I found an interesting plant last year in Tooele Valley Nursery under the name "Red Mountain Sage." It's scientific name is "Salvia darcyi", and most reports I've seen show the flower as only hardy through to zone 8, though I've seen one report of it making it through a zone 6. Being at zone 5, I'll be interested to see if it comes back. If it doesn't I did atleast gather a good batch of seeds which I now am growing in my basement. This sage is a quick growing plant, that grows tall and is an impressive hummingbird magnet. So even if last year's plants don't make it, I should have an abundance of them this year. (In the picure above, Salvia darcyi is being visited by a female broad-tailed hummingbird)
This salvia is native to the high mountain ridges of the Sierra Madre in Mexico. My experience with many of these southern sages that live in the mountains, is that they are often hardier than we think. I have had success with Salvia lemmonii as well as Salvia pinguifolia here in the cold great basin desert valley of Tooele. The tops completely die off, but from the root crown comes new and rapid growth that sends the plant two feet high and loaded with flowers. Salvia pinguifolia, a beautiful blue flowered salvia is a very popular nectar source for honeybees right up till the frost, providing valuable stores for these bees during their long winter months. Salvia lemmonii provides excellent blooms into the fall, helping south migrating hummingbirds. I'm hoping Salvia darcyi turns out to be much like these other southern sages. My first year experience with this plant was positive. We'll see if it is perennial here in Tooele, or an impressive annual I'll need to grow every year. Time will tell.

Tuesday, January 25, 2011

Gardening Goals

This year, I have some goals I would like to accomplish in my garden and yard. One is to scale back the vegetable portion of my garden, and to concentrate more on creating a small fruit orchard. I’ve found that my family won’t eat much of what I raise, and I can only eat so much veggies. I’m not doing away with veggies, just refocusing a bit on what I raise. Plants I will consider planting this year include:
Hardy kiwi

Vegetables I still plan on growing include:

Tomatoes and peppers
Summer and Winter Squash
Green Beans (pole)
Swiss Chard

I overgrew winter squash last year, and I’ll never get all of it eaten. I plan on one hill of butternut, and that is it. Greens, beets and carrots can be planted together and don’t take up much room, and I’ve had good success with pole beans climbing large tomato cages with some twine added to the ribs. And tomatoes and peppers have got to be part of a home garden. Melons? I'm only succeeding 50% on those. I'll see how much room I've got after I've planted the rest.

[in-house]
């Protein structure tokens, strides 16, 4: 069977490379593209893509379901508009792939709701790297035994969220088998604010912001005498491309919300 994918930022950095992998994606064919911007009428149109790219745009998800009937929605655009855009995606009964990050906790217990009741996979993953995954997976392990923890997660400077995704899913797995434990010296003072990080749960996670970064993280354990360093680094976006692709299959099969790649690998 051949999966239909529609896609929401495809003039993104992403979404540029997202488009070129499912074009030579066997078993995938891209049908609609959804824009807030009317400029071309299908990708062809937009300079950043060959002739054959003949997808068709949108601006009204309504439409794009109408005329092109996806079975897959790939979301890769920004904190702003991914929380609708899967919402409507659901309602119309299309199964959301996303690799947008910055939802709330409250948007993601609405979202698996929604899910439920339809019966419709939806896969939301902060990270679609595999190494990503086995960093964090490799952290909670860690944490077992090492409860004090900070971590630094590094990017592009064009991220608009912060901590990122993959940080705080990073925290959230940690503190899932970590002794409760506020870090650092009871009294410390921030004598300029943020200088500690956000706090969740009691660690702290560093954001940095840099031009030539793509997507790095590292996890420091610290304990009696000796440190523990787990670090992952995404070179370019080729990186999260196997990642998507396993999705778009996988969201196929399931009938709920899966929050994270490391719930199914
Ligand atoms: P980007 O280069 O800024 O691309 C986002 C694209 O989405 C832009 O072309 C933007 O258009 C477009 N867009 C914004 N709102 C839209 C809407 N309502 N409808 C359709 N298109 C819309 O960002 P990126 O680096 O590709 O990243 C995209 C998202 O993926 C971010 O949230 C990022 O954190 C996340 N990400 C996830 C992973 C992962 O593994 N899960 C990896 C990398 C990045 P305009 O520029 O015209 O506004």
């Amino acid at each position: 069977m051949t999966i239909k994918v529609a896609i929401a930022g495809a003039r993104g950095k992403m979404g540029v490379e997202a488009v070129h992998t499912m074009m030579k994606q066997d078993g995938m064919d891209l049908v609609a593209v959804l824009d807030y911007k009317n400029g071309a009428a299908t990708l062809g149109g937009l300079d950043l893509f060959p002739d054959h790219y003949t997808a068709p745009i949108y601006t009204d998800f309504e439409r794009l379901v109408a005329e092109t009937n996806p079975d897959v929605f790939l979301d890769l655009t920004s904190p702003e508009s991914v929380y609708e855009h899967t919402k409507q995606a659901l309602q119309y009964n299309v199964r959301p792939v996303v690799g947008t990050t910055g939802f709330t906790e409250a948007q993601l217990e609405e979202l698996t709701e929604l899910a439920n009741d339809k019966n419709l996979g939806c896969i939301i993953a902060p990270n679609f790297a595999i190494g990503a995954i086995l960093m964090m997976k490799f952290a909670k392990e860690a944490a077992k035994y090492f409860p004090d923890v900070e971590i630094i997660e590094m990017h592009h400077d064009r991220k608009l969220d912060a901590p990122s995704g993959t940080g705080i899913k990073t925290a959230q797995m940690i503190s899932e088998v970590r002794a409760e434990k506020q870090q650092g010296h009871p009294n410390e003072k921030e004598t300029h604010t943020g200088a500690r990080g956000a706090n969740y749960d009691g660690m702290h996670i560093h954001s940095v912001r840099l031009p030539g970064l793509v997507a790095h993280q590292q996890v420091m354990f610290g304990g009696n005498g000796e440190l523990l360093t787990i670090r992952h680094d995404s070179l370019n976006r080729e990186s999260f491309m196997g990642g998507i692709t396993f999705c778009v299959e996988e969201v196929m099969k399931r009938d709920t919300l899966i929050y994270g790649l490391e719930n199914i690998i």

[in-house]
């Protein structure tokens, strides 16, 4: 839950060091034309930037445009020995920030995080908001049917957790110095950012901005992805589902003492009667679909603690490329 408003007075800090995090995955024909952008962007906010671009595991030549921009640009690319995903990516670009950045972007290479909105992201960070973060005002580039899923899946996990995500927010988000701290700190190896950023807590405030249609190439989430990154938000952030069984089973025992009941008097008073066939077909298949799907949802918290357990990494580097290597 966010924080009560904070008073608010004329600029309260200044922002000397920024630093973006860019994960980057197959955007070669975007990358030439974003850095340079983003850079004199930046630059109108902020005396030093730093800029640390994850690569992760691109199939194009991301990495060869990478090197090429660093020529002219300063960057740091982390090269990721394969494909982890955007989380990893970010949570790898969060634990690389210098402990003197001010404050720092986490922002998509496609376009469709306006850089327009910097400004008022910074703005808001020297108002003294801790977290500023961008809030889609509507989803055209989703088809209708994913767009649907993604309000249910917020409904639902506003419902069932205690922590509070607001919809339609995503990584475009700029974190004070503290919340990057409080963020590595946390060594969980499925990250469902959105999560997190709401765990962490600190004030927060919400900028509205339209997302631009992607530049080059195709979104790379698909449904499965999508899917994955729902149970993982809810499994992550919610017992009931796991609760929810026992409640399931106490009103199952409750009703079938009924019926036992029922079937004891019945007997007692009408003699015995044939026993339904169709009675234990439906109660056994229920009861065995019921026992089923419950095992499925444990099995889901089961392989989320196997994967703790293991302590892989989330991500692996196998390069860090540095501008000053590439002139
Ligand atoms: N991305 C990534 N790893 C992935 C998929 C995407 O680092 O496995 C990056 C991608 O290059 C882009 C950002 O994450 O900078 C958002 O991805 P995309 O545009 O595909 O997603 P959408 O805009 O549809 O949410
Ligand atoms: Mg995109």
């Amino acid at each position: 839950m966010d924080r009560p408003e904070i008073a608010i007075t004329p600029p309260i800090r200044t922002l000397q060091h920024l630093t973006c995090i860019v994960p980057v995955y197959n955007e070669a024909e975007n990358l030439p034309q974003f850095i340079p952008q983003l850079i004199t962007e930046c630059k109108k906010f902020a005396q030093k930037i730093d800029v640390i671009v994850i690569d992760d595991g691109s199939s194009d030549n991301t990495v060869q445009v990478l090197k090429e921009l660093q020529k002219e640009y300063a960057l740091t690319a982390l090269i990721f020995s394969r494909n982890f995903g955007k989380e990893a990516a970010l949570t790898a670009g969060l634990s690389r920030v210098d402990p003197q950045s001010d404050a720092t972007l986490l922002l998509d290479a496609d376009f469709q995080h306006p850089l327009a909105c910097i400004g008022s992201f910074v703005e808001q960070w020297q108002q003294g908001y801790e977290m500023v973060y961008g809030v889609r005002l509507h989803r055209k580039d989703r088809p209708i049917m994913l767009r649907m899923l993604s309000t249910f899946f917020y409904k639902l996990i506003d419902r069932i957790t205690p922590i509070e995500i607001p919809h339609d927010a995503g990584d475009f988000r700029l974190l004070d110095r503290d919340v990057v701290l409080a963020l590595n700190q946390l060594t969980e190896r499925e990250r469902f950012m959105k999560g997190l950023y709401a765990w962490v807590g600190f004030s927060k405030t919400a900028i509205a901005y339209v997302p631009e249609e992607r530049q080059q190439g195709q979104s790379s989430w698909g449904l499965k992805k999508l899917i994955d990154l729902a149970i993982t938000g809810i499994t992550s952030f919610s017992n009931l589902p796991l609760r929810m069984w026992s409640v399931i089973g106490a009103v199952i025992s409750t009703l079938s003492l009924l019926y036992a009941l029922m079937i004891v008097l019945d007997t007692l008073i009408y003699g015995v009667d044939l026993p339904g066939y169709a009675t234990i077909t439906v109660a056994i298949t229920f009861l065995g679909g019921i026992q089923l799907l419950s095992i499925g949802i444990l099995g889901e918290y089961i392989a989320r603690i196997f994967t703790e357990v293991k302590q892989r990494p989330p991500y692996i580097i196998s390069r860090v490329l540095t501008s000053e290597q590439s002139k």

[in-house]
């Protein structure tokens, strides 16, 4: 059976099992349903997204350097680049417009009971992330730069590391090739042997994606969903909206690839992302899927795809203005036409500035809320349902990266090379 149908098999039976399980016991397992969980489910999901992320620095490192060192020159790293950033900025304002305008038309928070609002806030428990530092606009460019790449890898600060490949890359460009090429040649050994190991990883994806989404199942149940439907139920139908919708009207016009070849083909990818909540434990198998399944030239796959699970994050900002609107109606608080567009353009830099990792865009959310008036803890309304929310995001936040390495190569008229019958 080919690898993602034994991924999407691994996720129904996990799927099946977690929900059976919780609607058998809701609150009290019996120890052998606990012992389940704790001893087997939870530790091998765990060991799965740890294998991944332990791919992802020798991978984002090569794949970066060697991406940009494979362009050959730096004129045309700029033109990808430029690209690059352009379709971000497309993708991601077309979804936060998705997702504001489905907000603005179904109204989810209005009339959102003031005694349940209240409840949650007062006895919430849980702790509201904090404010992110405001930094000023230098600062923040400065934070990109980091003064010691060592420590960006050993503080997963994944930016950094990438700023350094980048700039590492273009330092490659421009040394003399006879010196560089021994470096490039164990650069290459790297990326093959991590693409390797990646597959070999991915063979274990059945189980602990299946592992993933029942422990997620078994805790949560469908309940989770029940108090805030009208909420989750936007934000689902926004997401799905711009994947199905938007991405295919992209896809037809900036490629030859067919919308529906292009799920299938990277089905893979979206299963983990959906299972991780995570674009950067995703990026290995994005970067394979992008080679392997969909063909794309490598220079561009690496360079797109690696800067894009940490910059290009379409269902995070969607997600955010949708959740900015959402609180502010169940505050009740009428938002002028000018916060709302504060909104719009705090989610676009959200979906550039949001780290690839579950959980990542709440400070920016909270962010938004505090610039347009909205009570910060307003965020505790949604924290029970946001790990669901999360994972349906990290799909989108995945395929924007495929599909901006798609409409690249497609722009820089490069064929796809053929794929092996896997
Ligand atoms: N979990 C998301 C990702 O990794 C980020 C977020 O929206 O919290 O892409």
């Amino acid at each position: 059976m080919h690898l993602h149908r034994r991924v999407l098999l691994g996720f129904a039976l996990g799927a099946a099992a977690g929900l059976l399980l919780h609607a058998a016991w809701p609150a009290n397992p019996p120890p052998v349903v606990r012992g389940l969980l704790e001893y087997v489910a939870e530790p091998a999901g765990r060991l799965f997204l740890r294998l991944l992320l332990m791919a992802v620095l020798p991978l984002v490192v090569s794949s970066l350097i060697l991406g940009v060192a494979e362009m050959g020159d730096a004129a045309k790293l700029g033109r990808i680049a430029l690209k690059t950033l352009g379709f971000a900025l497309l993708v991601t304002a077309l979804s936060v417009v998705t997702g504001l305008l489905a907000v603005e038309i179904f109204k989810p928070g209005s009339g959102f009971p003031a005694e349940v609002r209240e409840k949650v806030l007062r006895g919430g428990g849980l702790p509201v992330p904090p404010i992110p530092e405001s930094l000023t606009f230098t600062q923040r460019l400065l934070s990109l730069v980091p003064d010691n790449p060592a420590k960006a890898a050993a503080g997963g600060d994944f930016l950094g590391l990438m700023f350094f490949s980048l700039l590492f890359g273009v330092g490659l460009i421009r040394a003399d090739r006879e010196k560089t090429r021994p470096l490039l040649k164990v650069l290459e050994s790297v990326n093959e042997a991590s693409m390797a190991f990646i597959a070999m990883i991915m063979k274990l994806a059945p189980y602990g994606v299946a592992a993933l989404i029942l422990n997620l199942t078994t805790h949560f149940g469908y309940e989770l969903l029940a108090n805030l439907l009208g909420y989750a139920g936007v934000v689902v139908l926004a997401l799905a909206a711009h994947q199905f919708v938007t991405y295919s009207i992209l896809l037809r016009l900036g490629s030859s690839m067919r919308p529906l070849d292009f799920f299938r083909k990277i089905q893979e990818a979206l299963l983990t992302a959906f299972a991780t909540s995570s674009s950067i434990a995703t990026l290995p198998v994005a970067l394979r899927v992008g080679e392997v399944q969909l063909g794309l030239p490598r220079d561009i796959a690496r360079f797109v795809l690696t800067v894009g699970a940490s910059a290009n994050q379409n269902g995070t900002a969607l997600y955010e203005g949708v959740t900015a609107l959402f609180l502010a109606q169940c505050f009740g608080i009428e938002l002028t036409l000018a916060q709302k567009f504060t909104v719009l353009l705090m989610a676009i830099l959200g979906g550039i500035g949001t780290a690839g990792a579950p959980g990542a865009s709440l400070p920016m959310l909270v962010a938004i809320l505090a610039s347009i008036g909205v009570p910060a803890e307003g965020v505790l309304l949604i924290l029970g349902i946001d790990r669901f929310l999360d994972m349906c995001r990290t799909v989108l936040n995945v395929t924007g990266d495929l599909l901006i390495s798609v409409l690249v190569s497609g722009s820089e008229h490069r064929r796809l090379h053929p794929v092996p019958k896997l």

Tuesday, January 18, 2011

The Cricket Meter

I admit, that I am different than your traditional gardener. I try to create not only a garden that is asthetically appealing, but useful to critters. Lawn is not of much use to insect diversity. Therefore, I plant large amounts of space devoted to native trees, shrubs and perennials. The result is something that is asthetically pleasing to me, but isn't conducive to someone who has a distate for creepy crawlies.

One measure of success I had in appealing to the invertebrate class this last summer, is something I call "the cricket meter." Crickets chirp (rub their legs together) to call to potential mates. How loud and numerous the chirps, the more crickets you have in or near to your yard. I found it fascinating to go for walks after dark in my neighborhood and listen to how loud the crickets are from house to house. Inevitably, the houses with the most perfect and expansive lawns, the quieter it got. Proudly, my yard was a crescendo of cricket chirps, letting me know, atleast one of my gardening goals had a measure of success.

I once had a former neighbor complain to me about the number of bees in my yard. My response was, "if she planted a few more flowers in hers, maybe they'd stay on her side of the fence." She didn't really like my response. It is amazing to me, that with the voluminous number of pollinators I have in my yard, how infrequent bee/wasp stings are. Stings attributable to our native bumblebees? Zero. A periodic yellow jacket sting is just as likely in our neighbor's yard as it is in ours.

Let's learn to live with nature and appreciate it's amazing diversity and beauty. And if you see a gnarly looking caterpillar crawling on your bush, remember, you can't have butterflies if they don't start out as caterpillars.

Wednesday, December 29, 2010

The Hedgerow and Wildlife

One of the things I decided to plant in my yard was a hedgerow for wildlife. This hedgerow provides benefits for the human animal occupants at our address as well. As a wind screen, the hedgerow slows the massive winds we get in the Tooele valley. It also provides cover for birds, insects and spiders. The hedgerow provides many things for wildlife. The bushes and trees in the hedgerow are generally fairly xeric, requiring only minimal amounts of water to keep them healthy. Year after year of leaf litter builds up the soil there creating humous which retains much of the moisture it gets. Below are the list of bushes and trees in the hedge.

Cercocarpus ledifolius- curl-leaf mahagony
Forestiera neomexicana- new mexican privet
Quercus gambellii- gambel oak
Acer grandidentatum- rocky mountain sugar maple
Shepherdia argentea- silver buffalo-berry
Quercus macrocarpa- bur oak
Pinus aristata- bristlecone pine
Cornus sericea- red-twig dogwood

All of these are native to the U.S. and the diversity of food provides for many different species of lepidoptera (butterflies and moths) as well as insects for birds such as nuthatches, wilson's warbliers, and members of the woodpecker family.